Mr. M. S. SCHELL. (South Oxford).
Mr. .Speaker, we all agree as to the importance of the -subject that has been introduced by the hon. member for East Grey (Mr. Sproule), and we are all ready to join with him in urging upon the government at all times any efforts that may be necessary for the promotion of the agricultural interests of the Dominion of Canada. The Minister of Agriculture and the government have accomplished a great deal. I do not think they pretend that they have accomplished all that they can do, or that they propose to do. The hon. member for East Grey has proposed in the resolution that the agricultural, horticultural and animal industries of Canada will be -greatly benefited by the establishment of abattoirs. He enlarged somewhat on the position of the province of Alberta, especially as a stock-raising province, and deplored the condition of the sheep and cattle industries of that province, contending that it was not producing any considerable quantity in proportion to its facilities to its possibilities aind its population. He went on to make comparisons with Australia and with Montana-very unfair comparisons, I think; because any one who understands the conditions of agriculture in either Montana or Australia would not for a moment, make a comparison between those countries and Alberta. After con-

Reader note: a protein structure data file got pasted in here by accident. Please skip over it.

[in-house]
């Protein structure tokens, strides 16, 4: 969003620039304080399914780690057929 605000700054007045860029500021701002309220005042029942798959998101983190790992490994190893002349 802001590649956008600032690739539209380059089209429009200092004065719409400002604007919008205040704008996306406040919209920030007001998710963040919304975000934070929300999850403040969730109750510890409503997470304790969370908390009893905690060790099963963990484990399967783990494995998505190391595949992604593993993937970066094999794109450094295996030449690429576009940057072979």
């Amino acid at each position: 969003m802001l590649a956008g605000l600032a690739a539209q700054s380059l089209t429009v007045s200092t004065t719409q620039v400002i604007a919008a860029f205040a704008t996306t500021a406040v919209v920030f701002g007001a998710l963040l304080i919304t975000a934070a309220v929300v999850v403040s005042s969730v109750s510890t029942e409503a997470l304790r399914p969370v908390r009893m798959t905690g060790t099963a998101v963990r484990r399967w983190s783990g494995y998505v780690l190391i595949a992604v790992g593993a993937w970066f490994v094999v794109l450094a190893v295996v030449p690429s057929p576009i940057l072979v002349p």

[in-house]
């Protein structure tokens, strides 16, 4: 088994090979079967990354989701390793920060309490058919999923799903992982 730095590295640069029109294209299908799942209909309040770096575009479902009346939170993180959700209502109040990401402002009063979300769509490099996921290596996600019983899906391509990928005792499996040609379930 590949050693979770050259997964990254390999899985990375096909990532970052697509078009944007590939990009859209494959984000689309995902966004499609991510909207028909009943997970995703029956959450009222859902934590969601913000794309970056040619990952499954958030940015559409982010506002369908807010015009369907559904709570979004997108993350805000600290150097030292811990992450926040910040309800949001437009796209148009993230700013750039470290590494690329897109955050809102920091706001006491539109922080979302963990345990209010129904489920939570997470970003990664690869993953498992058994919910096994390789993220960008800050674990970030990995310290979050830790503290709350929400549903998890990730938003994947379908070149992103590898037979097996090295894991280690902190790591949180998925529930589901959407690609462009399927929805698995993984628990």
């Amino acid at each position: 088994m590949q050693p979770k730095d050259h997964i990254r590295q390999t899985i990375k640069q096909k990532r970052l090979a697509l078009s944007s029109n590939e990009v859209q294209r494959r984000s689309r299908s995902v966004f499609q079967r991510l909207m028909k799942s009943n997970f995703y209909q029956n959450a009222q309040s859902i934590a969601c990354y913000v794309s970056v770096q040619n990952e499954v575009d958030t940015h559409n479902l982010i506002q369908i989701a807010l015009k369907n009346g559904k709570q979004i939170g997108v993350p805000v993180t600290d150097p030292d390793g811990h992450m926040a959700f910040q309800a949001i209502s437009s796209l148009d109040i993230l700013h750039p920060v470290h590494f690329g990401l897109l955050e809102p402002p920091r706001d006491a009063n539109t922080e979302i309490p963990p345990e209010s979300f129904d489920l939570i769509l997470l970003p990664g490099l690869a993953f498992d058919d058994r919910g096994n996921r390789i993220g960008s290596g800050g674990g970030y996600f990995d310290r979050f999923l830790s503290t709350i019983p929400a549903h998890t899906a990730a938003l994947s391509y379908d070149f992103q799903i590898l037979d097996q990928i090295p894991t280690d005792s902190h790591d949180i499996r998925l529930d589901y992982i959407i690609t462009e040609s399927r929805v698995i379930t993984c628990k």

vlncing 'himself that there were very few sheep or cattle raised in Alberta, he concluded that thiis government should at once establish abattoirs in that province to take care of the cattle -and sheep which it is not raising, a very illogical and unsound position. I, for one, am not prepared to support any proposition for the expenditure of $8,000,000 or $10,000,000 or $15,000,000, as he intimated he would be willing to spend for the establishment of abattoirs under government supervision. In the first place, I am -sure that the eastern part of the Dominion of Canada is not suffering for abattoirs, and I am -equally sure that there -is no ground for supposing that the province of Alberta is needing abattoirs, because it has not the cattle nor the sheep to slaughter continuously if it had them. An abattoir will only pay when you have a supply of cattle or sheep or hogs, a-s the case may be, that will enable -the operators to run them continuously. He knows perfectly well that cattle are not being fed during tire winter months in Alberta, and consequently, even if the cattle industry were fostered to a considerable extent, and the people were raising enough -cattl-e to warrant the establishment of an abattoir, their present system of feeding these cattle would not justify the establishment of such an institution. The government of Alberta made very careful inquiry into this question, and concluded that it would not pay them as a government to tak-e this matter in hand, and I believe they were wise and sound in their conclusion." If there is a chance to make money in the -establishment of any business, I believe there is enough capital in the Domlnii-on -of Canada seeking investment to undertake the establishment of -such a business. We have men of large capital who are engaged in the handling of stock, in the killing and curing of meat, wh-o would be quite" willing to undertake thi-s tou-sin-e-ss if they saw that it would pay them to do so.